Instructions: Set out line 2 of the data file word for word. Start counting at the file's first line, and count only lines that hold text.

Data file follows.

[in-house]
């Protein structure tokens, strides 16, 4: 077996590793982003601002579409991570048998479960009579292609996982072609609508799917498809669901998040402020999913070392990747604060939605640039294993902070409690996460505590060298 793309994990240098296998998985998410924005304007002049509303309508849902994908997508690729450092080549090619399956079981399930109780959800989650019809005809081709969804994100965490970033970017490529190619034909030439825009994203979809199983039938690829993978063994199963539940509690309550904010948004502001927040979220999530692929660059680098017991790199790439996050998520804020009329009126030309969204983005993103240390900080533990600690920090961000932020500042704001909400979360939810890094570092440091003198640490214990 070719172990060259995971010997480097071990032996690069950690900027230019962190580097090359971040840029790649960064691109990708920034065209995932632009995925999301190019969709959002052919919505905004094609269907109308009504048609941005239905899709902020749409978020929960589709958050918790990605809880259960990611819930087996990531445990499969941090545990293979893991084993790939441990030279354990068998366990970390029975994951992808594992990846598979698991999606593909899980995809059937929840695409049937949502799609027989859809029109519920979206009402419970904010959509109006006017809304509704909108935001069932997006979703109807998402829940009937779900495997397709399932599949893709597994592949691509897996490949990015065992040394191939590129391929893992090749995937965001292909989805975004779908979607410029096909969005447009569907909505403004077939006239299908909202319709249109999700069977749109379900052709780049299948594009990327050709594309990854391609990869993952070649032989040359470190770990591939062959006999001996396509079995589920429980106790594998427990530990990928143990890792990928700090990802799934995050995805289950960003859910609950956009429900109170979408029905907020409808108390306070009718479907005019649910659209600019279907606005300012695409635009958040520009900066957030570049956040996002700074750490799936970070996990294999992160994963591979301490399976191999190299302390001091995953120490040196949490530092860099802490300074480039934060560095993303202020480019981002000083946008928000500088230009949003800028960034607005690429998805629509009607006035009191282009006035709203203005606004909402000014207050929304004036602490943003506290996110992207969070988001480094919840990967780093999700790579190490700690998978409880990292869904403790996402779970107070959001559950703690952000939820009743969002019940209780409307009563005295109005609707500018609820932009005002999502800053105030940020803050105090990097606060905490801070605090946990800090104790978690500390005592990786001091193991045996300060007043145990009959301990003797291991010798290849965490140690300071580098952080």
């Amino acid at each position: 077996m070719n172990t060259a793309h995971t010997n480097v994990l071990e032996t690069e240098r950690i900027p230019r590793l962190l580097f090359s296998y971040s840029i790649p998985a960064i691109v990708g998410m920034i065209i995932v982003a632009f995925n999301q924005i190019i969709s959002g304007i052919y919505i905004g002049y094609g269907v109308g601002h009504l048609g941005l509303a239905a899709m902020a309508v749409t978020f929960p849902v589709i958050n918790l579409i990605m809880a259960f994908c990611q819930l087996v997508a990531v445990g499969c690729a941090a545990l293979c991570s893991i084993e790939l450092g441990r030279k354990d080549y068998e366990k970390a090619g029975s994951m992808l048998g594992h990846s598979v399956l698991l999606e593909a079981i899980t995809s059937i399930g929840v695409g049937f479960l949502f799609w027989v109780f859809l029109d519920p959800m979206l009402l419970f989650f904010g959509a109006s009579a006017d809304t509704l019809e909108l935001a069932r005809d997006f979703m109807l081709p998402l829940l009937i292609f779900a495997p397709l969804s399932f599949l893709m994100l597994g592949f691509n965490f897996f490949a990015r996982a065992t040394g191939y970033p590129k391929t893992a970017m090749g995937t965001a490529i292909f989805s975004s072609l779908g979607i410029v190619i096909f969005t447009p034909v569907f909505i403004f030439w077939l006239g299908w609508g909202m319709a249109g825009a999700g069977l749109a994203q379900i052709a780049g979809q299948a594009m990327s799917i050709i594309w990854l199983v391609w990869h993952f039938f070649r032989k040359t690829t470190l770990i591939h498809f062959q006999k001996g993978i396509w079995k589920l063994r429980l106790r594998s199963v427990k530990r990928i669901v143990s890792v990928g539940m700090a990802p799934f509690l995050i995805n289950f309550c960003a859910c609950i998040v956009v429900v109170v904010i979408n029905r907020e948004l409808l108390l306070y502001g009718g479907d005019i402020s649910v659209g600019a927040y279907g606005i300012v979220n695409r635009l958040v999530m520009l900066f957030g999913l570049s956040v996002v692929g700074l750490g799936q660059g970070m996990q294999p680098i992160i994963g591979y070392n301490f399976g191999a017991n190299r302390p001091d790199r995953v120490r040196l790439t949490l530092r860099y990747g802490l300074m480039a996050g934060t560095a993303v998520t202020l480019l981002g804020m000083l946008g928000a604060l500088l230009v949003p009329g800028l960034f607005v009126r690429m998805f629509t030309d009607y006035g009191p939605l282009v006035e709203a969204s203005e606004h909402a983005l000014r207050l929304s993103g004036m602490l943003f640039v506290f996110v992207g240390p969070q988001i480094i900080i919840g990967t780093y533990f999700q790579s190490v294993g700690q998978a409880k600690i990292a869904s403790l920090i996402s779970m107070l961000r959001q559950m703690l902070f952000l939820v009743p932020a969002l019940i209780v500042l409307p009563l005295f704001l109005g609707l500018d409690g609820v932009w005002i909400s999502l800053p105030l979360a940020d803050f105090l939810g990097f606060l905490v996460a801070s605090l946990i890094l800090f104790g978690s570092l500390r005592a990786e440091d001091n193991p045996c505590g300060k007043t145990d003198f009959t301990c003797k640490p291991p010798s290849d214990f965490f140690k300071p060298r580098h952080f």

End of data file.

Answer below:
């Protein structure tokens, strides 16, 4: 077996590793982003601002579409991570048998479960009579292609996982072609609508799917498809669901998040402020999913070392990747604060939605640039294993902070409690996460505590060298 793309994990240098296998998985998410924005304007002049509303309508849902994908997508690729450092080549090619399956079981399930109780959800989650019809005809081709969804994100965490970033970017490529190619034909030439825009994203979809199983039938690829993978063994199963539940509690309550904010948004502001927040979220999530692929660059680098017991790199790439996050998520804020009329009126030309969204983005993103240390900080533990600690920090961000932020500042704001909400979360939810890094570092440091003198640490214990 070719172990060259995971010997480097071990032996690069950690900027230019962190580097090359971040840029790649960064691109990708920034065209995932632009995925999301190019969709959002052919919505905004094609269907109308009504048609941005239905899709902020749409978020929960589709958050918790990605809880259960990611819930087996990531445990499969941090545990293979893991084993790939441990030279354990068998366990970390029975994951992808594992990846598979698991999606593909899980995809059937929840695409049937949502799609027989859809029109519920979206009402419970904010959509109006006017809304509704909108935001069932997006979703109807998402829940009937779900495997397709399932599949893709597994592949691509897996490949990015065992040394191939590129391929893992090749995937965001292909989805975004779908979607410029096909969005447009569907909505403004077939006239299908909202319709249109999700069977749109379900052709780049299948594009990327050709594309990854391609990869993952070649032989040359470190770990591939062959006999001996396509079995589920429980106790594998427990530990990928143990890792990928700090990802799934995050995805289950960003859910609950956009429900109170979408029905907020409808108390306070009718479907005019649910659209600019279907606005300012695409635009958040520009900066957030570049956040996002700074750490799936970070996990294999992160994963591979301490399976191999190299302390001091995953120490040196949490530092860099802490300074480039934060560095993303202020480019981002000083946008928000500088230009949003800028960034607005690429998805629509009607006035009191282009006035709203203005606004909402000014207050929304004036602490943003506290996110992207969070988001480094919840990967780093999700790579190490700690998978409880990292869904403790996402779970107070959001559950703690952000939820009743969002019940209780409307009563005295109005609707500018609820932009005002999502800053105030940020803050105090990097606060905490801070605090946990800090104790978690500390005592990786001091193991045996300060007043145990009959301990003797291991010798290849965490140690300071580098952080």